In the summer of 2014 I travelled with Mashiat Rabbani and Jeffrey Wong to Dunedin, New Zealand for what would be a mostly unremarkable debate tournament. We didn't come first and we didn't end up last. A day of rest was scheduled mid-way through the competition, and as our team would proceed no further, we had the luxury to do whatever we wanted. Mashiat said she wanted to hike up to Larnach Castle, on a mountainside overlooking the city, and I agreed to go with her.
Sir David Baragwanath, a New Zealand judge and former president of the United Nations Special Tribunal for Lebanon, said that terrorism should be prosecutable in UN tribunals, despite challenges in defining the crime and gaining international consensus.
When viewed from afar, it was not entirely clear what Jonathan Scales was doing. He wielded two short sticks—which looked exactly like a pair of nunchuks, disconnected—and did a stirring motion, dipping them into two gleaming metal bowls. And there he was: poking and prodding, whipping and brushing. The bowls were angled towards him and one couldn’t see their interiors. The only certainty was that, when Scales stirred his magic cauldrons, with motions that appeared all but frictionless, out came music.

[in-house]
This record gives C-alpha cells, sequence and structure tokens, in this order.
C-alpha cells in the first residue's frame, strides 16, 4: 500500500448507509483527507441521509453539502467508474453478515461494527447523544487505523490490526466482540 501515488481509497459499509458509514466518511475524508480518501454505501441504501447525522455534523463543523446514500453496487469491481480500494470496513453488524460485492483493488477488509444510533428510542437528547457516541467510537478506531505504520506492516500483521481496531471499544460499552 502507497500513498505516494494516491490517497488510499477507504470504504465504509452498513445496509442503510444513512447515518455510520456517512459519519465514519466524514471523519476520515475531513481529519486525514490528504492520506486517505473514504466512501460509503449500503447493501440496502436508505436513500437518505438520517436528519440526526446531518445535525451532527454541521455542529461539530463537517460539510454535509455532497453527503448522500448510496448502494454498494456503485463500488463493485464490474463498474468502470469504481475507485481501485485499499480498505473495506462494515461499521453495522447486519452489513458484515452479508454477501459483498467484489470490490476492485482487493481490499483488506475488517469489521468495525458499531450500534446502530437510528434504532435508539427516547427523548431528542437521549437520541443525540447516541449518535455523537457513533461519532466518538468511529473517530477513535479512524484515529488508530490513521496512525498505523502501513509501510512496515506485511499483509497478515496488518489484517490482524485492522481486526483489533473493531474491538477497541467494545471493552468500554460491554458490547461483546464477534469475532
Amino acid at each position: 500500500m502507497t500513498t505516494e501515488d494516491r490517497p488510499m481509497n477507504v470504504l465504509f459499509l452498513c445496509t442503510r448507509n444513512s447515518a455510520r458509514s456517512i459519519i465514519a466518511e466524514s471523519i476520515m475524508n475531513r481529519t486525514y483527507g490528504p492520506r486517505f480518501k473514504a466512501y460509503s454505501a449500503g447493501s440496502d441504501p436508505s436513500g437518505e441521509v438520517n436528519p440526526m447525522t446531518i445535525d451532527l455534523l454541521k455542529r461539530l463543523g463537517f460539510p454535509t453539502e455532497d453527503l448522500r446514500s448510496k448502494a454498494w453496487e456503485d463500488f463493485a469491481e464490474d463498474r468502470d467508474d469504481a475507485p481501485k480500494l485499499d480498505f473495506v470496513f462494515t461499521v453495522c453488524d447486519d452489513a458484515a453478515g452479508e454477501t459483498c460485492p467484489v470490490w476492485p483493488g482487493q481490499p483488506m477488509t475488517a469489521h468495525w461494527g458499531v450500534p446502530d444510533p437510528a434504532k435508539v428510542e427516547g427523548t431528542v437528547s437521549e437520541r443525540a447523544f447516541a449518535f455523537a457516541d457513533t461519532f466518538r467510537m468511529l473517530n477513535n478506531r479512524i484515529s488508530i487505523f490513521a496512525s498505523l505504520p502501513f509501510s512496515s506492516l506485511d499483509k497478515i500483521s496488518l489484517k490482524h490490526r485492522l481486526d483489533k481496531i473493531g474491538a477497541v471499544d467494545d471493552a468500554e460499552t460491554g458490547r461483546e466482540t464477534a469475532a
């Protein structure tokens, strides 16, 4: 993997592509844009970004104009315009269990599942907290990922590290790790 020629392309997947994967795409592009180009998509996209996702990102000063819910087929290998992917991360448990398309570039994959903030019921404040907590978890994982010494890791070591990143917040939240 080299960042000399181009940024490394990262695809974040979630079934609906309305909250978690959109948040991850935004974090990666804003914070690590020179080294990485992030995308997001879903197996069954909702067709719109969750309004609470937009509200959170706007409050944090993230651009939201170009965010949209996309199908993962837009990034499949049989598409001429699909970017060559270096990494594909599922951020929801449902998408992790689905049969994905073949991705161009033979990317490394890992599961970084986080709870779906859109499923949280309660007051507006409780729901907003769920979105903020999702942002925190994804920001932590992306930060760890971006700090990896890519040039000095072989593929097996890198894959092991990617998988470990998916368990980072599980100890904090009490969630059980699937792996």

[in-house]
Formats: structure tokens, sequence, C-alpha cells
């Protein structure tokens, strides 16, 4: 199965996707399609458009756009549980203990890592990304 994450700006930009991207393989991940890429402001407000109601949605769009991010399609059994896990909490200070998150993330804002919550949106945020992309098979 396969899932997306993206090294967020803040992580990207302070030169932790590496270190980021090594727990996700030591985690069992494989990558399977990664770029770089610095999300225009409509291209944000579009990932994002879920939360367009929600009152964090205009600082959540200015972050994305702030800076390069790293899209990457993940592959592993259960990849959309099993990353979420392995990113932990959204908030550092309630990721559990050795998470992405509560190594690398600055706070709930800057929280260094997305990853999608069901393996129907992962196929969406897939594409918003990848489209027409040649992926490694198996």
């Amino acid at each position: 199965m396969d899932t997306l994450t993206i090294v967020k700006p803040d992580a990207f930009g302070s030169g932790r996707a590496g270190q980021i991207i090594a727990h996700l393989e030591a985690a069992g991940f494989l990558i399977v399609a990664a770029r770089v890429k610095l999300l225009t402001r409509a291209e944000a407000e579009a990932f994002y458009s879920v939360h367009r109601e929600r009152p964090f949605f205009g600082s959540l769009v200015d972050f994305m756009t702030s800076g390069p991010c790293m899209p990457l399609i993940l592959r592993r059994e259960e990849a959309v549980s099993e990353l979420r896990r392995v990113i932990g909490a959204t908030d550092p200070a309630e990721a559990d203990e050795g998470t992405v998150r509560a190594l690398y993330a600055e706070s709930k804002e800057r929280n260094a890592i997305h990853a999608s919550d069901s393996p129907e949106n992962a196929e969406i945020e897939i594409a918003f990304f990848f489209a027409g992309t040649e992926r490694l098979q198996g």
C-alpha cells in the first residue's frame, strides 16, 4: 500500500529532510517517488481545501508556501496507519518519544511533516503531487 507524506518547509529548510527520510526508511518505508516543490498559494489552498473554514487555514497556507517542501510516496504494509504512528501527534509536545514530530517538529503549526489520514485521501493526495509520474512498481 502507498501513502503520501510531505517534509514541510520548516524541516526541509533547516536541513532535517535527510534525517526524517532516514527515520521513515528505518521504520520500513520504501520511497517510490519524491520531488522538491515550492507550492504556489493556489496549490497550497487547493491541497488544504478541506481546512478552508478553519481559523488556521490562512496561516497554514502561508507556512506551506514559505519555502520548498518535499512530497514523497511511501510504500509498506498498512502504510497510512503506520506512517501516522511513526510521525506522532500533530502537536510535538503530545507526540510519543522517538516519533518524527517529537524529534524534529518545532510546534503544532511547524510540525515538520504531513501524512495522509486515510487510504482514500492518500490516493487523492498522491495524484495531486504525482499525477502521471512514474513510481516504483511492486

On Friday HKU law professor Cora Chan warned against legislation of Basic Law Article 23, saying it may become a “connecting door” to mainland China’s concepts of national security.
Chan also cast doubt on CE candidate Woo Kwok-hing’s proposal to legislate Basic Law Article 22—a law prohibiting mainland authorities from interfering with HK affairs—saying it cannot allay fears brought by Article 23.
HK government should accept court judgment and send anti-human trafficking bill to LegCo, human rights lawyer says
Fresh from a victory in Hong Kong’s first human trafficking case, lawyer Patricia Ho spoke out against the government’s policy failures and urged for cross-sector action in a lecture Monday.
"There is room for sitting in the middle": Clare Montgomery lectures on the updated law of joint enterprise
Barrister Clare Montgomery QC lectured Friday at the University of Hong Kong on joint enterprise in criminal law, in light of recent developments in UK and HK's highest courts.